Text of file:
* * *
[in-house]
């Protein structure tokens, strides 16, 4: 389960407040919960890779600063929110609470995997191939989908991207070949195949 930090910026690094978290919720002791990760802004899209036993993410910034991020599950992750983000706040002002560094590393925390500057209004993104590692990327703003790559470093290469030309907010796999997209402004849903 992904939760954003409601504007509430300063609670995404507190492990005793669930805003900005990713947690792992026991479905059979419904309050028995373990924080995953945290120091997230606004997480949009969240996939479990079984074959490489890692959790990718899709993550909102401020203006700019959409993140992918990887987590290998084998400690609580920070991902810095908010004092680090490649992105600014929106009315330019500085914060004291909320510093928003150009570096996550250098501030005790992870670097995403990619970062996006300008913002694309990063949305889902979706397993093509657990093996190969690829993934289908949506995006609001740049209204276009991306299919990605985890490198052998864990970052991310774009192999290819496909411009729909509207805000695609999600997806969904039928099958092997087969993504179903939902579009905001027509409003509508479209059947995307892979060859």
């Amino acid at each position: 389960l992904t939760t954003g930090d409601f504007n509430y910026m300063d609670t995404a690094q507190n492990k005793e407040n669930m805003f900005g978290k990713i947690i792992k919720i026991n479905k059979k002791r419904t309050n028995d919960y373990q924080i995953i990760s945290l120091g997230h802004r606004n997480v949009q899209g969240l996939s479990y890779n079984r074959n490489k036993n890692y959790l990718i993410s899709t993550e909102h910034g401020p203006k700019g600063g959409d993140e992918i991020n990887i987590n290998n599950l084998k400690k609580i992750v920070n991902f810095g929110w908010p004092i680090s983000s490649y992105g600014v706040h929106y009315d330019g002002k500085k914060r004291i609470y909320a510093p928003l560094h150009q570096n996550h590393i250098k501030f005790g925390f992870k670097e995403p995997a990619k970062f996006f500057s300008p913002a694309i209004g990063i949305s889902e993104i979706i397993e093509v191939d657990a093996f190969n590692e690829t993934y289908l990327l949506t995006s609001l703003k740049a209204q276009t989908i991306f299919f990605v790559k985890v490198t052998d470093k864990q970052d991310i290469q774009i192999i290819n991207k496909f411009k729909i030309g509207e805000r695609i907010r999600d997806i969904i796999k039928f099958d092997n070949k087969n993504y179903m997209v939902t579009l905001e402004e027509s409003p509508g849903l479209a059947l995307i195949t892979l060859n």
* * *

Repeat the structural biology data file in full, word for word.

[in-house]
């Protein structure tokens, strides 16, 4: 389960407040919960890779600063929110609470995997191939989908991207070949195949 930090910026690094978290919720002791990760802004899209036993993410910034991020599950992750983000706040002002560094590393925390500057209004993104590692990327703003790559470093290469030309907010796999997209402004849903 992904939760954003409601504007509430300063609670995404507190492990005793669930805003900005990713947690792992026991479905059979419904309050028995373990924080995953945290120091997230606004997480949009969240996939479990079984074959490489890692959790990718899709993550909102401020203006700019959409993140992918990887987590290998084998400690609580920070991902810095908010004092680090490649992105600014929106009315330019500085914060004291909320510093928003150009570096996550250098501030005790992870670097995403990619970062996006300008913002694309990063949305889902979706397993093509657990093996190969690829993934289908949506995006609001740049209204276009991306299919990605985890490198052998864990970052991310774009192999290819496909411009729909509207805000695609999600997806969904039928099958092997087969993504179903939902579009905001027509409003509508479209059947995307892979060859």
């Amino acid at each position: 389960l992904t939760t954003g930090d409601f504007n509430y910026m300063d609670t995404a690094q507190n492990k005793e407040n669930m805003f900005g978290k990713i947690i792992k919720i026991n479905k059979k002791r419904t309050n028995d919960y373990q924080i995953i990760s945290l120091g997230h802004r606004n997480v949009q899209g969240l996939s479990y890779n079984r074959n490489k036993n890692y959790l990718i993410s899709t993550e909102h910034g401020p203006k700019g600063g959409d993140e992918i991020n990887i987590n290998n599950l084998k400690k609580i992750v920070n991902f810095g929110w908010p004092i680090s983000s490649y992105g600014v706040h929106y009315d330019g002002k500085k914060r004291i609470y909320a510093p928003l560094h150009q570096n996550h590393i250098k501030f005790g925390f992870k670097e995403p995997a990619k970062f996006f500057s300008p913002a694309i209004g990063i949305s889902e993104i979706i397993e093509v191939d657990a093996f190969n590692e690829t993934y289908l990327l949506t995006s609001l703003k740049a209204q276009t989908i991306f299919f990605v790559k985890v490198t052998d470093k864990q970052d991310i290469q774009i192999i290819n991207k496909f411009k729909i030309g509207e805000r695609i907010r999600d997806i969904i796999k039928f099958d092997n070949k087969n993504y179903m997209v939902t579009l905001e402004e027509s409003p509508g849903l479209a059947l995307i195949t892979l060859n």